How to Win at Rock, Paper, Scissors
You might think that winning at rock, paper, scissors was purely a matter of chance – after all mathematically each outcome has the same probability. We can express the likelihood of winning in terms of a game theory grid:
It is clear that in theory you would expect to win, draw and lose with probability 1/3. However you can actually exploit human psychology to give yourself a significant edge at this game. Below is a report of a Chinese study on the psychology of game players:
Zhijian and co carried out their experiments with 360 students recruited from Zhejiang University and divided into 60 groups of six players. In each group, the players played 300 rounds of Rock-Paper-Scissors against each other with their actions carefully recorded.
As an incentive, the winners were paid in local currency in proportion to the number of their victories. To test how this incentive influenced the strategy, Zhijian and co varied the payout for different groups. If a loss is worth nothing and a tie worth 1, the winning payout varied from 1.1 to 100.
The results reveal a surprising pattern of behavior. On average, the players in all the groups chose each action about a third of the time, which is exactly as expected if their choices were random.
But a closer inspection of their behavior reveals something else. Zhijian and co say that players who win tend to stick with the same action while those who lose switch to the next action in a clockwise direction (where R → P → S is clockwise).
So, for example if person A chooses Rock and person B chooses Paper, then person B wins. Human nature therefore seems to mean that person B is more likely to stick to a winning strategy and choose Paper again, whilst person A is more likely to copy that previous winning behaviour and also choose Paper. A draw.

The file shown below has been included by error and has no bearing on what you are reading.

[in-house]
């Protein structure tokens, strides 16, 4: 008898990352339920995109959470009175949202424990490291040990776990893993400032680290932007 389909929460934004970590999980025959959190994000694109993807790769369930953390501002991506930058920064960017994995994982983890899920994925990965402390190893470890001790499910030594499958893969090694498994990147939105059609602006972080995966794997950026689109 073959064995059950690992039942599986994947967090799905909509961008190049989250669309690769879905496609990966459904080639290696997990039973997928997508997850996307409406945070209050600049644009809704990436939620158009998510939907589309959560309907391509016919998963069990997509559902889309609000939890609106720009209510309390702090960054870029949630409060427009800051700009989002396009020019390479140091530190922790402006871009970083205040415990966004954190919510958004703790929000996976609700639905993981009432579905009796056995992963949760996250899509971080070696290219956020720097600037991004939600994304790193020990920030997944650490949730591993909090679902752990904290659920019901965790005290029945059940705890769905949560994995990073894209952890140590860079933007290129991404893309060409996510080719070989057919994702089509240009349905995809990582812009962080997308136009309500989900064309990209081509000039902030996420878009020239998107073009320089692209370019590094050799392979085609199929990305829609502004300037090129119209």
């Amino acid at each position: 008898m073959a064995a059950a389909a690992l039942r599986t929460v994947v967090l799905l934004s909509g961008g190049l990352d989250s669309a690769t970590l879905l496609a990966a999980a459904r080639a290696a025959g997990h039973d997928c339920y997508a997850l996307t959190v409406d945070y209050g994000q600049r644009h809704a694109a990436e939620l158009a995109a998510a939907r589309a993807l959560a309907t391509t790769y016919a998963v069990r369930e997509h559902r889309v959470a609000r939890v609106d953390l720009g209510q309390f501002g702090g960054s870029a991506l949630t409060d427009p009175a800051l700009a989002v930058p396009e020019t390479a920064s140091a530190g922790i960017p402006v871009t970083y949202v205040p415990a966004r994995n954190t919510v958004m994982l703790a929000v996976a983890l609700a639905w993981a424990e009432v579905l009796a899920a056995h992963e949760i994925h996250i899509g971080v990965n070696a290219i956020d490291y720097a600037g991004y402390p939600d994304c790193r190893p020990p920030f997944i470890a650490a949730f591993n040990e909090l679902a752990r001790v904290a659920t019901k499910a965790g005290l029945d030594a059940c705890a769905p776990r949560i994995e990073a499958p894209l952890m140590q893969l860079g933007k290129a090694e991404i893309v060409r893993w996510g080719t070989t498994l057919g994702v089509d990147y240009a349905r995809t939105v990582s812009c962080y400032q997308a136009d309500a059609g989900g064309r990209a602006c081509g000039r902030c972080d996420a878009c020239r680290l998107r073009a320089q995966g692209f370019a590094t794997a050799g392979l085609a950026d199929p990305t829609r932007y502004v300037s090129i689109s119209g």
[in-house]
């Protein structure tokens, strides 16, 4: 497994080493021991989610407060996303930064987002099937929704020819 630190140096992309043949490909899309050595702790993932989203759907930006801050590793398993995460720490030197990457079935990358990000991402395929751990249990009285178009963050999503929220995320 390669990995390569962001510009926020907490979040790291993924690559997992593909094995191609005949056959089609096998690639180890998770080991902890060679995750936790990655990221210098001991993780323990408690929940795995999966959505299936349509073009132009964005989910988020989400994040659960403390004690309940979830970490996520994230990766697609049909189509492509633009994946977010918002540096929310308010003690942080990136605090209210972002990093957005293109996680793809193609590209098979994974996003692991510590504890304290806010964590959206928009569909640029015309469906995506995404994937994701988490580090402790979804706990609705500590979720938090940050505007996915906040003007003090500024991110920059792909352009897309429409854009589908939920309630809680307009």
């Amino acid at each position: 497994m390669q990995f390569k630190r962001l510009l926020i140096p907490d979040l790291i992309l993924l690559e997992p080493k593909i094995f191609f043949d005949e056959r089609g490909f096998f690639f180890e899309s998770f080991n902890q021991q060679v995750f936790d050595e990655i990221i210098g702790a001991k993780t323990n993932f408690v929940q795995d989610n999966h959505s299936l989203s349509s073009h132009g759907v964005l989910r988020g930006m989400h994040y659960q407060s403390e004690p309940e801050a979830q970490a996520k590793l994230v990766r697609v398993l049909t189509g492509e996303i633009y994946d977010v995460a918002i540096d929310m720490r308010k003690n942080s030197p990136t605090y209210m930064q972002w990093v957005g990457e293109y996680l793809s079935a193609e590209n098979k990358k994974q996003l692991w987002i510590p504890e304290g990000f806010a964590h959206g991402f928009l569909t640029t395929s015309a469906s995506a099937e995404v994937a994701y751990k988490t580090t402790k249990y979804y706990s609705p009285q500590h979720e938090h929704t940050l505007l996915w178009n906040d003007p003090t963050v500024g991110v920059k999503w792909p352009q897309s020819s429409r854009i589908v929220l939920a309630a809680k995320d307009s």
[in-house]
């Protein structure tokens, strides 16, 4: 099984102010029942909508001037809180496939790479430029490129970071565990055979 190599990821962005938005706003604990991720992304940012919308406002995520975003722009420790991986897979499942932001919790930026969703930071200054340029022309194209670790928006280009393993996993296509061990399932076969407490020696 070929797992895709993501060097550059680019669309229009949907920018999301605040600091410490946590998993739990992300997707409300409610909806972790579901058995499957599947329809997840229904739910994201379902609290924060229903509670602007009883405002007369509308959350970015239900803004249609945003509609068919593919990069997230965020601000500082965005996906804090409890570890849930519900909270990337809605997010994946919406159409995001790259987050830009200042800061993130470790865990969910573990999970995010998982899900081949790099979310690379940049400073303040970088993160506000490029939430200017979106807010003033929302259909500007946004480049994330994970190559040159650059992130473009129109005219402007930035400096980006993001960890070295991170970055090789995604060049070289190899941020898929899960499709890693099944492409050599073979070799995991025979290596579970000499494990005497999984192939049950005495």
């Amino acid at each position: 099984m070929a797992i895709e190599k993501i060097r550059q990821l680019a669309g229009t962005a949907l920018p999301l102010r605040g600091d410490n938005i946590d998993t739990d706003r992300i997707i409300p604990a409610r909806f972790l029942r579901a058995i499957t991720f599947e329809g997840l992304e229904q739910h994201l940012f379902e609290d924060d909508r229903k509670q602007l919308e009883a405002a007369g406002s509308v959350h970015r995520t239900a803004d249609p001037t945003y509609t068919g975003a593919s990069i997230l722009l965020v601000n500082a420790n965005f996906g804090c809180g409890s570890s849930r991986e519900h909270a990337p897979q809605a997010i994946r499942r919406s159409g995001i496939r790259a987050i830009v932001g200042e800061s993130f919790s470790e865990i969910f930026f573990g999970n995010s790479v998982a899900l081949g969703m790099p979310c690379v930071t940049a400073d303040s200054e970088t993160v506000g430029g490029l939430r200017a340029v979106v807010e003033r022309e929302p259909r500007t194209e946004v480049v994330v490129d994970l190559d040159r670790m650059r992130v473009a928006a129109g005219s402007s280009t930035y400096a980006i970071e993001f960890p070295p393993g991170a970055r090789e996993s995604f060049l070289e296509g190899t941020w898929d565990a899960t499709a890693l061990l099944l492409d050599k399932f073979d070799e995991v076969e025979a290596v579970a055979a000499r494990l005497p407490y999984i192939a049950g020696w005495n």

So you can exploit this by always moving anticlockwise i.e R → S → P. To look at our example again, person A chooses Rock and person B chooses Paper, then person B wins. This time person A follows his previous pattern and still chooses Paper, but person B exploits this new knowledge to choose Rock. Player B wins.
You can play against a Wolfram Alpha AI player here. This program will track your win percentage, and will also adapt its behavior to exploit any non-random behavior that you exhibit. Even though you may not be conscious of your biases, they probably will still be there – and the designers of this simulator are confident that the program will be beating you after about 50 games. Have a go!
There are some additional tips for winning at rock paper scissors – if you are in a single game competition then choose paper. This is because men are most likely to choose rock, and scissors are the least popular choice. Also you should try some reverse psychology and announce what you will throw. Most opponents will not believe you and modify their throw as a result.
Rock, Paper, Scissors, Lizard, Spock
You can of course make the game as complicated as you wish – the version above was popularised (though not invented by) The Big Bang Theory. The grid below shows the possible outcomes for this game:
And of course, why stop there? Below is a 15 throw version of the game
If you’ve honed your strategy then maybe you could compete in the a professional rock, paper, scissors tournament – here you can watch the final of a $50,000 Las Vegas competition.
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Game Theory and Tic Tac Toe – Tic Tac Toe has already been solved using Game Theory – this topic also brings in an introduction to Group Theory.
Does it Pay to be Nice? Game Theory and Evolution. How understanding mathematics helps us understand human behaviour